There has been much discussion worldwide on parenting after parental separation, especially on the desirability for the children involved of equally shared care (co-parenting) and the feasibility of legal arrangements in which the children alternate their residence between their parents’ houses (residential co-parenting). Much is unclear about how residential co-parenting affects children and therefore how the legislator and practitioners should deal with this arrangement.
Divided Parents, Shared Children seeks to answer three questions to further understand the phenomenon of co-parenting and to provide the legislator, the courts and parents with possible solutions: What kind of legal framework exists in England and Wales, the Netherlands and Belgium with regard to (residential) co-parenting and what can these countries learn from each other’s legal systems? Does residential co-parenting occur in the countries discussed, and if so how predominant is it? Should these jurisdictions encourage or discourage residential co-parenting through legal action?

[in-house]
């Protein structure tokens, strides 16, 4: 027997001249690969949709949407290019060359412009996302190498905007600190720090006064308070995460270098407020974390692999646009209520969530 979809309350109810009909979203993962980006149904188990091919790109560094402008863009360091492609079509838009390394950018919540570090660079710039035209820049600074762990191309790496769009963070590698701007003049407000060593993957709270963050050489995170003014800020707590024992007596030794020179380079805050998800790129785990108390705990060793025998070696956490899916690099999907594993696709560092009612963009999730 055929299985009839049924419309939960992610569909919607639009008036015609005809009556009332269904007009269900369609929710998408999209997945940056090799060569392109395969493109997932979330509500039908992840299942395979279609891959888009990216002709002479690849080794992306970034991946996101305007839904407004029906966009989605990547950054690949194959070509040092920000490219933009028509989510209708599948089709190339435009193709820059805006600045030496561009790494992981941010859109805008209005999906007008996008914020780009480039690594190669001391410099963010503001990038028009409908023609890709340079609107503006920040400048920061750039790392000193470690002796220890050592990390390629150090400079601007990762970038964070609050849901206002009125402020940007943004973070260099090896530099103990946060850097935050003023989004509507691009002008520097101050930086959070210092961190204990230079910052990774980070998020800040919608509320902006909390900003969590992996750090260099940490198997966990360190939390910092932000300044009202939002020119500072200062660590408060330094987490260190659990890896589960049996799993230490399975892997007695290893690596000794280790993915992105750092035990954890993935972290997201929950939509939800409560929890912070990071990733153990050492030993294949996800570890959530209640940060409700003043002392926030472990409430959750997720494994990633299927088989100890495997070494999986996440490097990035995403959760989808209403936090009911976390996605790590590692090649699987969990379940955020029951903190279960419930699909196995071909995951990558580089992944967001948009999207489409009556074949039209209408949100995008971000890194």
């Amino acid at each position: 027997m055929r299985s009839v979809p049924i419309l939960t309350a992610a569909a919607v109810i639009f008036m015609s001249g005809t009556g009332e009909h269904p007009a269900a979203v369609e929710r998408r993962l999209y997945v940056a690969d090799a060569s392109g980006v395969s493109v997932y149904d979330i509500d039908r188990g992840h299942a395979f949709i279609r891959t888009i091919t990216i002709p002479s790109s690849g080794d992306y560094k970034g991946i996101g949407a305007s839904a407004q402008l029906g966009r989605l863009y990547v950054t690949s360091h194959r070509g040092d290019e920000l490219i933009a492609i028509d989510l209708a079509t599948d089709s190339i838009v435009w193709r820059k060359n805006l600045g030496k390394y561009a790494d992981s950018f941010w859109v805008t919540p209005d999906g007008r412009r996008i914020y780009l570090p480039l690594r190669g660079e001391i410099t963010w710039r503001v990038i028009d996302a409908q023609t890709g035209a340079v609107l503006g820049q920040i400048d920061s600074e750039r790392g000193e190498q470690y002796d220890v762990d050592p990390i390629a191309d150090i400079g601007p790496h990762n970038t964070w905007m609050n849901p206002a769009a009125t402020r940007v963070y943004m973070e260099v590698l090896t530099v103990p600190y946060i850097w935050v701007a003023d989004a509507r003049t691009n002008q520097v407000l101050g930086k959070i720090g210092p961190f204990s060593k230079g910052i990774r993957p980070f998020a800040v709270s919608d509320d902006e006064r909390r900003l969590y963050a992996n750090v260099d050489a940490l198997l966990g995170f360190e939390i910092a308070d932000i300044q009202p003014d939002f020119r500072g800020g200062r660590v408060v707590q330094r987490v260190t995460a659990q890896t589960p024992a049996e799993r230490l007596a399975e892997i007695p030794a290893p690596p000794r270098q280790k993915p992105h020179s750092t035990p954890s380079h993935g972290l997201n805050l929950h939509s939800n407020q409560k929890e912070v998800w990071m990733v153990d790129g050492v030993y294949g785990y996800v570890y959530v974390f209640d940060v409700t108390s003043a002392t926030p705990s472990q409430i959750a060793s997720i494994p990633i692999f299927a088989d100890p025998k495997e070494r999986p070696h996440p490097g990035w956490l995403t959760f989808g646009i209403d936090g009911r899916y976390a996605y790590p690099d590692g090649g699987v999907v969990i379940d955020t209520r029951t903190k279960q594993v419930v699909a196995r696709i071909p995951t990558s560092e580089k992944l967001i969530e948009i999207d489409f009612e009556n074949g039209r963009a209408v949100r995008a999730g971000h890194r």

To answer these questions, this book uses not only legal data, from both empirical and literature research, but also sociological, psychological and demographic studies into residential arrangements and their effect on children.
Chapter 1. Introduction (p. 1)
Chapter 2. International and European framework (p. 9)
Chapter 3. The English legal system (p. 45)
Chapter 4. The Dutch legal system (p. 81)
Chapter 5. The Belgian legal system (p. 119)
Chapter 6. Socio-psychological aspects of residential co-parenting (p. 157)
Chapter 7. Comparative synthesis (p. 193)
Chapter 8. Conclusions and recommendations (p. 205)
References (p. 211)
Samenvatting (p. 221)
About the author (p. 229)
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